June 22, 2000
Campbell/Bonior Amendment to Commerce, Justice, State and Judiciary Appropriations Act
HON. RON PAUL
Mr. Chairman, I rise in support of the amendment, and I want to thank the gentleman from California (Mr. Campbell) for bringing this amendment to the floor, along with his colleague, the gentleman from Michigan (Mr. Bonior). This is a crucial amendment. It is vital that we pass it.
This is truly a civil libertarian issue. It does go back to 1215 with the Magna Carta. It is not an American invention, that people should be protected and not convicted on secret information. This is not something new. However, it has been abused for hundreds of years at least. It has been abused by totalitarian governments.
Now, many may say today that this is not a big deal; this is not going to affect the American citizens; it is just a couple of poor old immigrants that may be affected. But what is the motivation for the national ID card? It's good motivation to make sure there are no illegal immigrants coming in. So it's said we need a national ID card. But who suffers from a national ID card? Maybe some immigrants, and maybe there will be an illegal one caught? But who really suffers? The American people. Because they will become suspect, especially maybe if they look Hispanic or whatever.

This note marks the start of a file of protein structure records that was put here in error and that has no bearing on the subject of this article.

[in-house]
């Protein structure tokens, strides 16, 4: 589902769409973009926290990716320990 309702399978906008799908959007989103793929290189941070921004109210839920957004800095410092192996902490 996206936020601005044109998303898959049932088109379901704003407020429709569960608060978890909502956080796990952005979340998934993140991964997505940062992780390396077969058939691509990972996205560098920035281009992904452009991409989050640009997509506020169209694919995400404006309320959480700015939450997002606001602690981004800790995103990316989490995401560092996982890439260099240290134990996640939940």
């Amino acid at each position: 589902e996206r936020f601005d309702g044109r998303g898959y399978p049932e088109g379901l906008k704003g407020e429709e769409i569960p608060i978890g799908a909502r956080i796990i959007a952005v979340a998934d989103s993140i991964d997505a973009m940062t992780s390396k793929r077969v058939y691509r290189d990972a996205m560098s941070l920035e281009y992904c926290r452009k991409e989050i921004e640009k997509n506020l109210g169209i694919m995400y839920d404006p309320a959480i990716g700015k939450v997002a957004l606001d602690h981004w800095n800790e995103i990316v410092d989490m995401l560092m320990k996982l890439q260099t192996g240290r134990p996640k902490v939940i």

Well, who suffers here? Well, first the immigrant who is being abused of his liberties. But then what? Could this abuse ever be transferred to American citizens? That is the real threat. Now, my colleagues may say, oh, no, that would never happen. Never happen. But that is not the way government works. Government works with incrementalism. It gets us conditioned, gets us to be soft on the protection of liberty.
Our goal should not be to protect the privacy of government. Certainly we need security, and that is important; but privacy of government and the efficiency of government comes second to the protection of individual liberty. That is what we should be here for. I wish we would do a lot less of a lot of other things we do around here and spend a lot more of our efforts to protect liberty. And we can start by protecting the liberty of the weak and the difficult ones to defend, the small, the little people who have nobody to represent them, the ones who can be pushed around. That is what is happening, all with good intentions.
The national ID card is done with good intention. Those who oppose us on this amendment, I think they are very, very sincere, and they have justifiable concerns and we should address these. But quite frankly, killing and murder for a long time, up until just recently, was always a State matter. This is rather a new phenomenon that we as a Federal Government have taken over so much law enforcement. That is why the Federal Government, when it sets this precedent, is very bad.
So I plead with my colleagues. I think this is a fine amendment. I think this not only goes along with the Constitution, but it really confirms what was established in 1215 with the Magna Carta. We should strongly support the principle that secret evidence not be permitted to convict anyone in an American court.